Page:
Help us keep gastro bugs at bay!
Community and Public Health wants to reduce the chances of people becoming seriously ill due to a serious gastro bug such as Cryptosporidum (commonly known simply as Crypto) this summer. Other possible water-borne infections include Norovirus, Giardia and E.coli and all of these are also very unpleasant and potentially dangerous.
The main infection pathway for gastro bugs is contact with infected or polluted water. This can occur when someone shares a swimming pool or spa with a person who has had a recent infection and isn’t completely better. People wrongly assume chlorine will kill everything, but Crypto is resistant to the standard chlorine dosages you find in most pools!
Most people who contract a gastro infection experience symptoms such as watery diarrhoea, stomach cramps and nausea, vomiting and fever. Others with weakened immune systems can develop a serious, chronic, and sometimes fatal illness.
These symptoms can occur on and off for weeks – so we are asking people to respect a stand-down period of two weeks during which they should avoid swimming or sharing a spa. This is to ensure they are fully recovered and no longer infectious.
The key things to remember are:
- Stay away from pools and spas for at least two weeks after you feel better – if you’ve had a gastro bug.
- Always shower before entering the water – even if you haven’t been ill.
- Report any ‘code browns’ immediately. Pool staff can clean as needed and apply a stronger dose of chlorine to the area to make it safe.
Contact the Communicable Disease staff at your local office for further information:
Ph: +64 3 364 1777
Fax: +64 3 379 6484
Ph: +64 3 687 2600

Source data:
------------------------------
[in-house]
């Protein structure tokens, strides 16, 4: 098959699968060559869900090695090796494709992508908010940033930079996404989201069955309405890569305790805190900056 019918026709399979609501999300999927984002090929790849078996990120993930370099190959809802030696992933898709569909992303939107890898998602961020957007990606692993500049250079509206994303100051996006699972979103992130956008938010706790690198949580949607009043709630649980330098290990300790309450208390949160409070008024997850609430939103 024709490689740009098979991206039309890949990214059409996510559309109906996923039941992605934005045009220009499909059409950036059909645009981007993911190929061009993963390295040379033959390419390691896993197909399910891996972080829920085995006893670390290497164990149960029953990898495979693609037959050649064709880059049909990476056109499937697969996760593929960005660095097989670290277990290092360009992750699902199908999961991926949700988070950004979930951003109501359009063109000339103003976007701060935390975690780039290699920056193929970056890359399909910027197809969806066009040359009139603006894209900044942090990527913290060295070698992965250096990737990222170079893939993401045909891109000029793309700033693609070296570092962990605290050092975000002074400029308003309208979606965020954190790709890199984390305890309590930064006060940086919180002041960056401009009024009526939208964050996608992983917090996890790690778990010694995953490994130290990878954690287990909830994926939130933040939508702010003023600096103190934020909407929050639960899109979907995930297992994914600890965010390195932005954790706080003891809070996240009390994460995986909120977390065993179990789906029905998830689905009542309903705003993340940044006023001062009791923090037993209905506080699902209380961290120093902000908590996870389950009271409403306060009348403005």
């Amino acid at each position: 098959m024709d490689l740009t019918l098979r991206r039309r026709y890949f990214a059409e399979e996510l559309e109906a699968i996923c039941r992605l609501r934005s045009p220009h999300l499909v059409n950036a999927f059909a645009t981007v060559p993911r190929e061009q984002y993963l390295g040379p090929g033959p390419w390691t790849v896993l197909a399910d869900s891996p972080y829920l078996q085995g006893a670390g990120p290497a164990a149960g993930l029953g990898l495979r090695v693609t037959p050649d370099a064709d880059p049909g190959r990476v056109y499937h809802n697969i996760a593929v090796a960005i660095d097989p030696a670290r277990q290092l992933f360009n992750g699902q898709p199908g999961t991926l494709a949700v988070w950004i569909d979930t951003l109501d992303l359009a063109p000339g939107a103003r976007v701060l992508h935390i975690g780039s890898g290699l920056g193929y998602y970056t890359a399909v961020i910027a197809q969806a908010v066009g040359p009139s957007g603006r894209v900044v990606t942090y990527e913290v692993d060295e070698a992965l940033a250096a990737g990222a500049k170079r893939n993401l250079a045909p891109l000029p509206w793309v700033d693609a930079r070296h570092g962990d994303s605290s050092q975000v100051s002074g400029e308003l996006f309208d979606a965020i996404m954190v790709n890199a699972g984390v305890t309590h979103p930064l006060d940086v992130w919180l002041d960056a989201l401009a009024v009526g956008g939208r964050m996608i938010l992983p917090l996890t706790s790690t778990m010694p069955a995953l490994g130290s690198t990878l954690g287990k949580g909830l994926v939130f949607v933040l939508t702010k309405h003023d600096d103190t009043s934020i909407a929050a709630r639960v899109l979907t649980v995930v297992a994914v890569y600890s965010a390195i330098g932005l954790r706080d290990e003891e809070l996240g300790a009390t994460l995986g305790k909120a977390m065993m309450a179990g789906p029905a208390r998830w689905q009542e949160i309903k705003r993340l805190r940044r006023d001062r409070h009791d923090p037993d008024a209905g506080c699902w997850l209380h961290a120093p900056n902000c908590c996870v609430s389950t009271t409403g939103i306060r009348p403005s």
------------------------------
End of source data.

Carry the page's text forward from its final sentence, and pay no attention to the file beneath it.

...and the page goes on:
Fax: +64 3 688 6091
Ph: +64 3 768 1160
Fax: +64 3 768 1169
Become an Authorised Vaccinator
Community and Public Health deals with applications and renewals for authorised vaccinators and vaccination centres.
Shingles vaccine for older adults
Shingles is a painful rash affecting a particular nerve. It is a long term effect of chickenpox many years after people recover from the disease.
Shingles usually occurs in older people and lasts from 10 to 15 days. The nerve pain can last long after the rash disappears.
A vaccine against shingles (Zostavax) is now free at age 65 in New Zealand. Anyone aged from 66 to 80 is also eligible for a free shingles vaccine until 31st March 2020.
Signage for organisers of A&P Shows
The following signs were developed by Community and Public Health for use in areas at A&P Shows where people (especially children) have close contact with animals – such as petting areas or stock display pens.
These signs encourage not eating or drinking in these areas and washing or sanitising hands after touching animals. Print and laminate these signs for your next A&P Show.
Contact your local office about borrowing hand sanitiser stands for your upcoming A&P Show.
Travel Health and Vaccination
Community and Public Health no longer provides information on vaccinations for overseas travel.
Contact your local medical practice or a specialist travel medicine clinic (as listed in the Medical section of the White Pages) for more information.